Chris Voss: If you do it in that formula, you've [learned how they] feel and you're very close to getting [the] “That's right” moment. They get a hit of oxytocin, they feel understood.
C. Allen: They feel understood.
Chris Voss: Ideally, a truth is revealed to them. “That's right” is what people say when what they've heard is the complete truth. And we don't have the neuroscience to back it up yet, but we think it's the — I mean it both literally and figuratively — it's the Trump chemical. Donald Trump is only one example of charismatic leaders that have devoted followers who will follow them come what may. History is littered with these people. Then there are people who are not their followers who are thinking, “How are these people so devoted?”
Chris Voss: The devotion is there, and is unshakeable. And Donald Trump is simply the most recent example. He stood up in front of people and expressed ideas and [people] looked at the TV screen and said, “That's right.” And they're bonded. I mean, no one can argue the degree of bonding with the people that are following Donald Trump. Or if you were a Barack Obama fan on the other side, Obama stands up in front of people and expresses how [his followers] feel and they say, “That's right.” They bond. So this bonding moment, it’s an incredibly durable bond and it's a one-way bond. Because for a whole variety of reasons, you don't have the ability to bond with all these people. It's a one-way bond, and it's ridiculously powerful.
Chris Voss: So we first got onto oxytocin because we knew “That's right” was big. Didn't know how big it was. But we had all of the qualitative data from game-changing moments. And we're writing it with Tahl Raz. And Tahl’s a researcher. He says, “I think what happens when somebody says ‘That’s right’ is they've experienced an epiphany of some sort, a subtle epiphany or major epiphany, but they've experienced an epiphany.” So I'm like, “Alright, let me Google epiphany — the neurochemicals of epiphany. On the list of epiphany neurochemicals is oxytocin, the bonding drug. I'm like, “Bang, that's why it's so huge.”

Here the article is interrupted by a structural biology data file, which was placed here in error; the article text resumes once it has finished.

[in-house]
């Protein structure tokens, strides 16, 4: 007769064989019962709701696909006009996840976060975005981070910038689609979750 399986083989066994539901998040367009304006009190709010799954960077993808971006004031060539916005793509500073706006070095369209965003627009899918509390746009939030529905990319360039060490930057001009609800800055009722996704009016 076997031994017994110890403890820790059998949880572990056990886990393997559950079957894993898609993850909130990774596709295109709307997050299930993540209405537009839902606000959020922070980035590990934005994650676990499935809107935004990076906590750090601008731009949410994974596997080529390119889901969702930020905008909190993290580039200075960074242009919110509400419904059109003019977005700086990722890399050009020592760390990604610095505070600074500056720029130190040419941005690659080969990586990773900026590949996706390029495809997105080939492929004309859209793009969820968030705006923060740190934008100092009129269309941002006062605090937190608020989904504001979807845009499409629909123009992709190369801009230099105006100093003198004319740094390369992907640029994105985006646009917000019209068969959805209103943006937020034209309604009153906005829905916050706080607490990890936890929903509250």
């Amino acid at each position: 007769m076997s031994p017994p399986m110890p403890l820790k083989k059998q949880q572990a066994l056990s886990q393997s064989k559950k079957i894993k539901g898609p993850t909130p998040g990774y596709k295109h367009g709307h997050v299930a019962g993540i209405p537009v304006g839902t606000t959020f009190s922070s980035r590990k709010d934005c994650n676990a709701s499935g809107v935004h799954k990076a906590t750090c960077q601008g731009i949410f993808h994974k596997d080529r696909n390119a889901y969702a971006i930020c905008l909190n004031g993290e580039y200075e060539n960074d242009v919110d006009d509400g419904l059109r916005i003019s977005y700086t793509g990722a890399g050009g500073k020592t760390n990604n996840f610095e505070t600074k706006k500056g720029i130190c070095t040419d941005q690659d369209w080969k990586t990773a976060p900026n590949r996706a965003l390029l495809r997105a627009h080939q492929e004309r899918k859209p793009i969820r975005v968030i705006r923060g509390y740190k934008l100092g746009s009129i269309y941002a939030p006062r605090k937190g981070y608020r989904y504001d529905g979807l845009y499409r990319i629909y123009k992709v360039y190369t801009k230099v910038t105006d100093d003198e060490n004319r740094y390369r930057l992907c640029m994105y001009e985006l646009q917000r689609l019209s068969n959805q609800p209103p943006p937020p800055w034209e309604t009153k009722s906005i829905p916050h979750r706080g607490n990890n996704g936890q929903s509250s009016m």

C. Allen: Yeah. That ratified it.
Chris Voss: And then five years later, Huberman says, “And people tell the truth.” It's like, no wonder it's a game-changing moment.
C. Allen: What a discovery. It's an amazing discovery. I think it's important for entrepreneurs to really remember that this is... like working out, this is a muscle. This whole sort of thing is a muscle. And [to deeply understand it] requires practice, experience and research of new information. [It’s an] orientation will help entrepreneurs in a big way.
A bold tactic: Outlast your competition by simply refusing to give up
Chris Voss: Yeah. And let me put a caveat on it, because there are a number of different people that have said the only sustainable competitive advantage is to learn faster than your competition. First attributed to a Shell executive 50 years ago, Jack Welch added another fine point: learn faster than your competition and [put the information into action]. Now here's how I would change that. You don't have to learn fast. You just have to keep learning.
Chris Voss: We teach people to learn a little bit every day, get 1% smarter. You don't have to learn fast; everybody else puts the emphasis on learning faster than your competition. I am here to tell you and your audience that your competition's going to quit. A friend of mine, Molly Bloom, likes to say “You can’t lose if you don’t quit.” Your competition's going to quit. You know the old saying “There is no finish line?” I never liked it because my reaction was like, “Ah, geez.”
C. Allen: Can I just run another race?